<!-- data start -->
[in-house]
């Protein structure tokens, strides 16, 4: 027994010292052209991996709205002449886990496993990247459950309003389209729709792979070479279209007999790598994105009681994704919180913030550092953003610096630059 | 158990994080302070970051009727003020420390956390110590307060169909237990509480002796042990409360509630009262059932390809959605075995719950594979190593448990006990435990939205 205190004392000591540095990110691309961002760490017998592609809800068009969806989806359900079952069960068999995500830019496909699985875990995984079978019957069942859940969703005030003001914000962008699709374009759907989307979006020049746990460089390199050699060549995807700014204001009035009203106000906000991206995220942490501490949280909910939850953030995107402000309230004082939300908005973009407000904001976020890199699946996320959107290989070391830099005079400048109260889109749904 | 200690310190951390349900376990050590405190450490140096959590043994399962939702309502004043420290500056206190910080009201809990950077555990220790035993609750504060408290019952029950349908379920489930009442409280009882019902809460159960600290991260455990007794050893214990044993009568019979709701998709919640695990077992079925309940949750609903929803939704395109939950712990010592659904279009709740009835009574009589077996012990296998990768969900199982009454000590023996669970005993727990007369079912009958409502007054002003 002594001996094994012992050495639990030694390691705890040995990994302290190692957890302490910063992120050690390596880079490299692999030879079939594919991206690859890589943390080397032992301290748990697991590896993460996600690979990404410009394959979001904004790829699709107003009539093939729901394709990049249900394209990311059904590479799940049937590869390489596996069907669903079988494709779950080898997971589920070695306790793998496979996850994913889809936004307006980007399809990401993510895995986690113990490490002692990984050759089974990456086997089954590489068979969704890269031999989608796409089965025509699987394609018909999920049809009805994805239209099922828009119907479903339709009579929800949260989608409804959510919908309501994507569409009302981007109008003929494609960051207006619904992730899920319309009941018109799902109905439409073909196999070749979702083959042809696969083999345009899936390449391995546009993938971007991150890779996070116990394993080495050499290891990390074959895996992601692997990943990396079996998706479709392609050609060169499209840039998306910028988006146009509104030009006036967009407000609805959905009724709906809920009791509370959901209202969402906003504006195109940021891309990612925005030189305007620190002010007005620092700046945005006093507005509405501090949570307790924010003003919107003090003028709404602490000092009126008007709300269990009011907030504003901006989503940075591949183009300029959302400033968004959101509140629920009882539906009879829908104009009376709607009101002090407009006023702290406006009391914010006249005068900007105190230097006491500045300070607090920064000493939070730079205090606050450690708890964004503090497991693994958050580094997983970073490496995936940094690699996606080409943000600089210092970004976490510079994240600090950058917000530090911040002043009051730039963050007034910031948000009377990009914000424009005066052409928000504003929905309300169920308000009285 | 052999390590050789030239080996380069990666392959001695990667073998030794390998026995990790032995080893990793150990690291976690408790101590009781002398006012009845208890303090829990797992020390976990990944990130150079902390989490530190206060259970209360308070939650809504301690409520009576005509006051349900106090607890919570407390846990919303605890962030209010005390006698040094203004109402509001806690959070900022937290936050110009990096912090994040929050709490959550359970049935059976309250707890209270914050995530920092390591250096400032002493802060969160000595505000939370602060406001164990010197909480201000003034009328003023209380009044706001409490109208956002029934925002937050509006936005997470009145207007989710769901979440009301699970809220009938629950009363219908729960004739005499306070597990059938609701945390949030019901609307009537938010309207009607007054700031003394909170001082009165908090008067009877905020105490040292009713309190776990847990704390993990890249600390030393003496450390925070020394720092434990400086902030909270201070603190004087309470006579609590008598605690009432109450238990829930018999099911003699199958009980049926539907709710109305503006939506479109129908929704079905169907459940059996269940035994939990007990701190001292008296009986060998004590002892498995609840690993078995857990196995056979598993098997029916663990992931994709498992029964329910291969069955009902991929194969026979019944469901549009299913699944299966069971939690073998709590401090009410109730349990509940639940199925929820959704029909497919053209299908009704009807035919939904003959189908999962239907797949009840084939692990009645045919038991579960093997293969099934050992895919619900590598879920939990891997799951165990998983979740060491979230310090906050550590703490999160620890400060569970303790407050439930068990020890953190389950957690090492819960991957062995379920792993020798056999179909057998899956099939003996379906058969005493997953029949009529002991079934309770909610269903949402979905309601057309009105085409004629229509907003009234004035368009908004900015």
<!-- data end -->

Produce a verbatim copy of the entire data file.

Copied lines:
[in-house]
């Protein structure tokens, strides 16, 4: 027994010292052209991996709205002449886990496993990247459950309003389209729709792979070479279209007999790598994105009681994704919180913030550092953003610096630059 | 158990994080302070970051009727003020420390956390110590307060169909237990509480002796042990409360509630009262059932390809959605075995719950594979190593448990006990435990939205 205190004392000591540095990110691309961002760490017998592609809800068009969806989806359900079952069960068999995500830019496909699985875990995984079978019957069942859940969703005030003001914000962008699709374009759907989307979006020049746990460089390199050699060549995807700014204001009035009203106000906000991206995220942490501490949280909910939850953030995107402000309230004082939300908005973009407000904001976020890199699946996320959107290989070391830099005079400048109260889109749904 | 200690310190951390349900376990050590405190450490140096959590043994399962939702309502004043420290500056206190910080009201809990950077555990220790035993609750504060408290019952029950349908379920489930009442409280009882019902809460159960600290991260455990007794050893214990044993009568019979709701998709919640695990077992079925309940949750609903929803939704395109939950712990010592659904279009709740009835009574009589077996012990296998990768969900199982009454000590023996669970005993727990007369079912009958409502007054002003 002594001996094994012992050495639990030694390691705890040995990994302290190692957890302490910063992120050690390596880079490299692999030879079939594919991206690859890589943390080397032992301290748990697991590896993460996600690979990404410009394959979001904004790829699709107003009539093939729901394709990049249900394209990311059904590479799940049937590869390489596996069907669903079988494709779950080898997971589920070695306790793998496979996850994913889809936004307006980007399809990401993510895995986690113990490490002692990984050759089974990456086997089954590489068979969704890269031999989608796409089965025509699987394609018909999920049809009805994805239209099922828009119907479903339709009579929800949260989608409804959510919908309501994507569409009302981007109008003929494609960051207006619904992730899920319309009941018109799902109905439409073909196999070749979702083959042809696969083999345009899936390449391995546009993938971007991150890779996070116990394993080495050499290891990390074959895996992601692997990943990396079996998706479709392609050609060169499209840039998306910028988006146009509104030009006036967009407000609805959905009724709906809920009791509370959901209202969402906003504006195109940021891309990612925005030189305007620190002010007005620092700046945005006093507005509405501090949570307790924010003003919107003090003028709404602490000092009126008007709300269990009011907030504003901006989503940075591949183009300029959302400033968004959101509140629920009882539906009879829908104009009376709607009101002090407009006023702290406006009391914010006249005068900007105190230097006491500045300070607090920064000493939070730079205090606050450690708890964004503090497991693994958050580094997983970073490496995936940094690699996606080409943000600089210092970004976490510079994240600090950058917000530090911040002043009051730039963050007034910031948000009377990009914000424009005066052409928000504003929905309300169920308000009285 | 052999390590050789030239080996380069990666392959001695990667073998030794390998026995990790032995080893990793150990690291976690408790101590009781002398006012009845208890303090829990797992020390976990990944990130150079902390989490530190206060259970209360308070939650809504301690409520009576005509006051349900106090607890919570407390846990919303605890962030209010005390006698040094203004109402509001806690959070900022937290936050110009990096912090994040929050709490959550359970049935059976309250707890209270914050995530920092390591250096400032002493802060969160000595505000939370602060406001164990010197909480201000003034009328003023209380009044706001409490109208956002029934925002937050509006936005997470009145207007989710769901979440009301699970809220009938629950009363219908729960004739005499306070597990059938609701945390949030019901609307009537938010309207009607007054700031003394909170001082009165908090008067009877905020105490040292009713309190776990847990704390993990890249600390030393003496450390925070020394720092434990400086902030909270201070603190004087309470006579609590008598605690009432109450238990829930018999099911003699199958009980049926539907709710109305503006939506479109129908929704079905169907459940059996269940035994939990007990701190001292008296009986060998004590002892498995609840690993078995857990196995056979598993098997029916663990992931994709498992029964329910291969069955009902991929194969026979019944469901549009299913699944299966069971939690073998709590401090009410109730349990509940639940199925929820959704029909497919053209299908009704009807035919939904003959189908999962239907797949009840084939692990009645045919038991579960093997293969099934050992895919619900590598879920939990891997799951165990998983979740060491979230310090906050550590703490999160620890400060569970303790407050439930068990020890953190389950957690090492819960991957062995379920792993020798056999179909057998899956099939003996379906058969005493997953029949009529002991079934309770909610269903949402979905309601057309009105085409004629229509907003009234004035368009908004900015």